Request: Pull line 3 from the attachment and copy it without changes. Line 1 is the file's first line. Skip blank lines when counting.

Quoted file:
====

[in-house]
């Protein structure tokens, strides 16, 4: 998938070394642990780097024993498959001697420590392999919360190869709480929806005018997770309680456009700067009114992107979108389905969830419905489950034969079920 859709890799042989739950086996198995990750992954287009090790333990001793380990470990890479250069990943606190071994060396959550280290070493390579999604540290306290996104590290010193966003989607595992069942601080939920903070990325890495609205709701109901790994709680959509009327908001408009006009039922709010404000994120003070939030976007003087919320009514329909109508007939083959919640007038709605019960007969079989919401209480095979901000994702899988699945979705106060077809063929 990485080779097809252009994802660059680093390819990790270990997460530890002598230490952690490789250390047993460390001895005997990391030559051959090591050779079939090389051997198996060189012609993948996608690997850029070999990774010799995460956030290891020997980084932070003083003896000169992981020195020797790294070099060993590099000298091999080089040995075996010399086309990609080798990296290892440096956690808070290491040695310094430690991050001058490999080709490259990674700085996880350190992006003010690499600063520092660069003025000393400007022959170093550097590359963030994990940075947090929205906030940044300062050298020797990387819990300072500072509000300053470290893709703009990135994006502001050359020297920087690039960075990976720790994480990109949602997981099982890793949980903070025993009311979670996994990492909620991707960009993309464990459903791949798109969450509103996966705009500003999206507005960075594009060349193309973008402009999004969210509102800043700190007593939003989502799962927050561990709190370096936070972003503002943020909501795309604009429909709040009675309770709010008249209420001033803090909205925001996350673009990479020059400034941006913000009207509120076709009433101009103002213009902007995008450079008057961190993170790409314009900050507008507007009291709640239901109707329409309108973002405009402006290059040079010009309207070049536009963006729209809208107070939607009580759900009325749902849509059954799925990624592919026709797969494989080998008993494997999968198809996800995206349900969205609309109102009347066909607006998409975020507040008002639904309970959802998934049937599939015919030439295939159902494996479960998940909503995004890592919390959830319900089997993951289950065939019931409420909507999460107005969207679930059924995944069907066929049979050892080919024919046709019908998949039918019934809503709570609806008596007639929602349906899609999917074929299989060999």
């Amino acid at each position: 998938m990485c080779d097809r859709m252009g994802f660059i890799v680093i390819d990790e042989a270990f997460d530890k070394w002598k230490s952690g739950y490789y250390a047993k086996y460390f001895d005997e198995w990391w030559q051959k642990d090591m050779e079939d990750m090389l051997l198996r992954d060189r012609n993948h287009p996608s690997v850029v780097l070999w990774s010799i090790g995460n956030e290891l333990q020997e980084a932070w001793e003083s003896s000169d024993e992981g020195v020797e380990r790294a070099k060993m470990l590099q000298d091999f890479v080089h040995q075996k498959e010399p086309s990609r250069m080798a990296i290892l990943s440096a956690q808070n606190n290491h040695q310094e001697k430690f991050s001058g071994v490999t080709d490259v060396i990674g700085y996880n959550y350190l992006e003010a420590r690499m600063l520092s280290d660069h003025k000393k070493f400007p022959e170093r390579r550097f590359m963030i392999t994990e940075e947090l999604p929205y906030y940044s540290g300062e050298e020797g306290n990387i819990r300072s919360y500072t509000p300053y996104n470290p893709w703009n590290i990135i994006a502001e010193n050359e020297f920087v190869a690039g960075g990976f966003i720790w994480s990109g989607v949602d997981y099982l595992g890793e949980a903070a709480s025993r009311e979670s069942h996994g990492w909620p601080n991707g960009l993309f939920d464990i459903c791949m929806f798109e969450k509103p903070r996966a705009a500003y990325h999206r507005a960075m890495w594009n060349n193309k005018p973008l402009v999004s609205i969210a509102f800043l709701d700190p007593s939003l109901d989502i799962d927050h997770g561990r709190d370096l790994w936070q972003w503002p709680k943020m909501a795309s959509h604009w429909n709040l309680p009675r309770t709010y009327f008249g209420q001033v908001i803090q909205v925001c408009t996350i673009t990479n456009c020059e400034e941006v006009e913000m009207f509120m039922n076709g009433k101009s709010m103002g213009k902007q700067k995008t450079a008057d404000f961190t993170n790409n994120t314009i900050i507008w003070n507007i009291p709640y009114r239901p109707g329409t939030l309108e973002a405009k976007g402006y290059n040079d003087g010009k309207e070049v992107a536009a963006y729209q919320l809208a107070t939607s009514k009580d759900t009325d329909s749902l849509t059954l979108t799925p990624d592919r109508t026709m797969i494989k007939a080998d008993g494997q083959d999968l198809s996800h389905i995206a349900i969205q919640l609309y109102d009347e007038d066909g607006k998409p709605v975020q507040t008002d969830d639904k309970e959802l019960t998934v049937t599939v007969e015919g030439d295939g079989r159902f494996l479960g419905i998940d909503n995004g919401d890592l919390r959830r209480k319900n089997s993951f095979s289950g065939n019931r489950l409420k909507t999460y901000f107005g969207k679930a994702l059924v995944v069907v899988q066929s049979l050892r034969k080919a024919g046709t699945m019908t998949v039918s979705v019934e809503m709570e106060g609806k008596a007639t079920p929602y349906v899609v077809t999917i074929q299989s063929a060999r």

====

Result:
């Amino acid at each position: 998938m990485c080779d097809r859709m252009g994802f660059i890799v680093i390819d990790e042989a270990f997460d530890k070394w002598k230490s952690g739950y490789y250390a047993k086996y460390f001895d005997e198995w990391w030559q051959k642990d090591m050779e079939d990750m090389l051997l198996r992954d060189r012609n993948h287009p996608s690997v850029v780097l070999w990774s010799i090790g995460n956030e290891l333990q020997e980084a932070w001793e003083s003896s000169d024993e992981g020195v020797e380990r790294a070099k060993m470990l590099q000298d091999f890479v080089h040995q075996k498959e010399p086309s990609r250069m080798a990296i290892l990943s440096a956690q808070n606190n290491h040695q310094e001697k430690f991050s001058g071994v490999t080709d490259v060396i990674g700085y996880n959550y350190l992006e003010a420590r690499m600063l520092s280290d660069h003025k000393k070493f400007p022959e170093r390579r550097f590359m963030i392999t994990e940075e947090l999604p929205y906030y940044s540290g300062e050298e020797g306290n990387i819990r300072s919360y500072t509000p300053y996104n470290p893709w703009n590290i990135i994006a502001e010193n050359e020297f920087v190869a690039g960075g990976f966003i720790w994480s990109g989607v949602d997981y099982l595992g890793e949980a903070a709480s025993r009311e979670s069942h996994g990492w909620p601080n991707g960009l993309f939920d464990i459903c791949m929806f798109e969450k509103p903070r996966a705009a500003y990325h999206r507005a960075m890495w594009n060349n193309k005018p973008l402009v999004s609205i969210a509102f800043l709701d700190p007593s939003l109901d989502i799962d927050h997770g561990r709190d370096l790994w936070q972003w503002p709680k943020m909501a795309s959509h604009w429909n709040l309680p009675r309770t709010y009327f008249g209420q001033v908001i803090q909205v925001c408009t996350i673009t990479n456009c020059e400034e941006v006009e913000m009207f509120m039922n076709g009433k101009s709010m103002g213009k902007q700067k995008t450079a008057d404000f961190t993170n790409n994120t314009i900050i507008w003070n507007i009291p709640y009114r239901p109707g329409t939030l309108e973002a405009k976007g402006y290059n040079d003087g010009k309207e070049v992107a536009a963006y729209q919320l809208a107070t939607s009514k009580d759900t009325d329909s749902l849509t059954l979108t799925p990624d592919r109508t026709m797969i494989k007939a080998d008993g494997q083959d999968l198809s996800h389905i995206a349900i969205q919640l609309y109102d009347e007038d066909g607006k998409p709605v975020q507040t008002d969830d639904k309970e959802l019960t998934v049937t599939v007969e015919g030439d295939g079989r159902f494996l479960g419905i998940d909503n995004g919401d890592l919390r959830r209480k319900n089997s993951f095979s289950g065939n019931r489950l409420k909507t999460y901000f107005g969207k679930a994702l059924v995944v069907v899988q066929s049979l050892r034969k080919a024919g046709t699945m019908t998949v039918s979705v019934e809503m709570e106060g609806k008596a007639t079920p929602y349906v899609v077809t999917i074929q299989s063929a060999r």